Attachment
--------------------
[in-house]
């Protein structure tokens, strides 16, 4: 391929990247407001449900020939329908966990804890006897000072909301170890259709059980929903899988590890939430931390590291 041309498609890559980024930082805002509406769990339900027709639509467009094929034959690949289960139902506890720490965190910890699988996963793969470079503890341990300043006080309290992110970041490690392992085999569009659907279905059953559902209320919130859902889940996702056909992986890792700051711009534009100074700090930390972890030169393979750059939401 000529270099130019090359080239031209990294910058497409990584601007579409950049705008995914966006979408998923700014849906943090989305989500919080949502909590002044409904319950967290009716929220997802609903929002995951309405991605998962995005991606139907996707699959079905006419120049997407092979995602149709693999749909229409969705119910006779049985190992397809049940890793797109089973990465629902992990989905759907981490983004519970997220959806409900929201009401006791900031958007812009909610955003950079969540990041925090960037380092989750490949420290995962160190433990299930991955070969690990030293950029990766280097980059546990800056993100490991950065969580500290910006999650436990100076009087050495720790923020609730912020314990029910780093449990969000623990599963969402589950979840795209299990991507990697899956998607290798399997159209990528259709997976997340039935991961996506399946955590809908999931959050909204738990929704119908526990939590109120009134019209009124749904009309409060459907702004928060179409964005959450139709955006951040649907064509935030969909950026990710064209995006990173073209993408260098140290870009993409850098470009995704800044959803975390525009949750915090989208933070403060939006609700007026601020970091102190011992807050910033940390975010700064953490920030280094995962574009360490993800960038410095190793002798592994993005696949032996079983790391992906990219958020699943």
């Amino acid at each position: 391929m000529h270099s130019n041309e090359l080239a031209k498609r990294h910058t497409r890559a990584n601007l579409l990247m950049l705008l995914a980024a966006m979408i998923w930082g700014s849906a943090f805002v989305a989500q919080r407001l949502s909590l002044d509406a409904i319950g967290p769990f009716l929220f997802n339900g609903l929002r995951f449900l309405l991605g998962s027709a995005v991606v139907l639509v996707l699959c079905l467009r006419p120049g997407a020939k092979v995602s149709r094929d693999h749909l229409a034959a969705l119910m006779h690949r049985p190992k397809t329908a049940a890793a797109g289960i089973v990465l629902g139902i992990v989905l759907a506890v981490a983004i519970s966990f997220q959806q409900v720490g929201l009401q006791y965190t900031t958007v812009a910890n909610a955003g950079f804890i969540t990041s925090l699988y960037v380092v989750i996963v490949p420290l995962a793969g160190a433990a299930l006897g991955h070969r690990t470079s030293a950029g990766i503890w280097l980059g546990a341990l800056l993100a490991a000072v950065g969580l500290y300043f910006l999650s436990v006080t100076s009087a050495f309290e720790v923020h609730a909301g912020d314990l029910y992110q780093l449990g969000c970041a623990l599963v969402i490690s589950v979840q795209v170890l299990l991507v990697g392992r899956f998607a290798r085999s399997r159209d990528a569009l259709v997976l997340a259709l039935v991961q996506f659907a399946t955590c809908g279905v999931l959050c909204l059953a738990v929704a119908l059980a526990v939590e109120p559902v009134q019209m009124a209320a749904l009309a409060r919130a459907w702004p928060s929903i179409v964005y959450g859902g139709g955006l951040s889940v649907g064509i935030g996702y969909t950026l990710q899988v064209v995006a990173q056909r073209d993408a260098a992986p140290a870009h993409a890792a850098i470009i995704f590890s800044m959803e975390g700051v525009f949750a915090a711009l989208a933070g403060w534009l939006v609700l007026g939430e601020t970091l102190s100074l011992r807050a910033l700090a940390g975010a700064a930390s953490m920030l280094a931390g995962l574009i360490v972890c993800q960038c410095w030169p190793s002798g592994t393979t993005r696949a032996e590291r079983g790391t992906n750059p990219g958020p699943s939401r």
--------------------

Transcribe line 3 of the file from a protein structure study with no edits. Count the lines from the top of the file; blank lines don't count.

């Amino acid at each position: 391929m000529h270099s130019n041309e090359l080239a031209k498609r990294h910058t497409r890559a990584n601007l579409l990247m950049l705008l995914a980024a966006m979408i998923w930082g700014s849906a943090f805002v989305a989500q919080r407001l949502s909590l002044d509406a409904i319950g967290p769990f009716l929220f997802n339900g609903l929002r995951f449900l309405l991605g998962s027709a995005v991606v139907l639509v996707l699959c079905l467009r006419p120049g997407a020939k092979v995602s149709r094929d693999h749909l229409a034959a969705l119910m006779h690949r049985p190992k397809t329908a049940a890793a797109g289960i089973v990465l629902g139902i992990v989905l759907a506890v981490a983004i519970s966990f997220q959806q409900v720490g929201l009401q006791y965190t900031t958007v812009a910890n909610a955003g950079f804890i969540t990041s925090l699988y960037v380092v989750i996963v490949p420290l995962a793969g160190a433990a299930l006897g991955h070969r690990t470079s030293a950029g990766i503890w280097l980059g546990a341990l800056l993100a490991a000072v950065g969580l500290y300043f910006l999650s436990v006080t100076s009087a050495f309290e720790v923020h609730a909301g912020d314990l029910y992110q780093l449990g969000c970041a623990l599963v969402i490690s589950v979840q795209v170890l299990l991507v990697g392992r899956f998607a290798r085999s399997r159209d990528a569009l259709v997976l997340a259709l039935v991961q996506f659907a399946t955590c809908g279905v999931l959050c909204l059953a738990v929704a119908l059980a526990v939590e109120p559902v009134q019209m009124a209320a749904l009309a409060r919130a459907w702004p928060s929903i179409v964005y959450g859902g139709g955006l951040s889940v649907g064509i935030g996702y969909t950026l990710q899988v064209v995006a990173q056909r073209d993408a260098a992986p140290a870009h993409a890792a850098i470009i995704f590890s800044m959803e975390g700051v525009f949750a915090a711009l989208a933070g403060w534009l939006v609700l007026g939430e601020t970091l102190s100074l011992r807050a910033l700090a940390g975010a700064a930390s953490m920030l280094a931390g995962l574009i360490v972890c993800q960038c410095w030169p190793s002798g592994t393979t993005r696949a032996e590291r079983g790391t992906n750059p990219g958020p699943s939401r």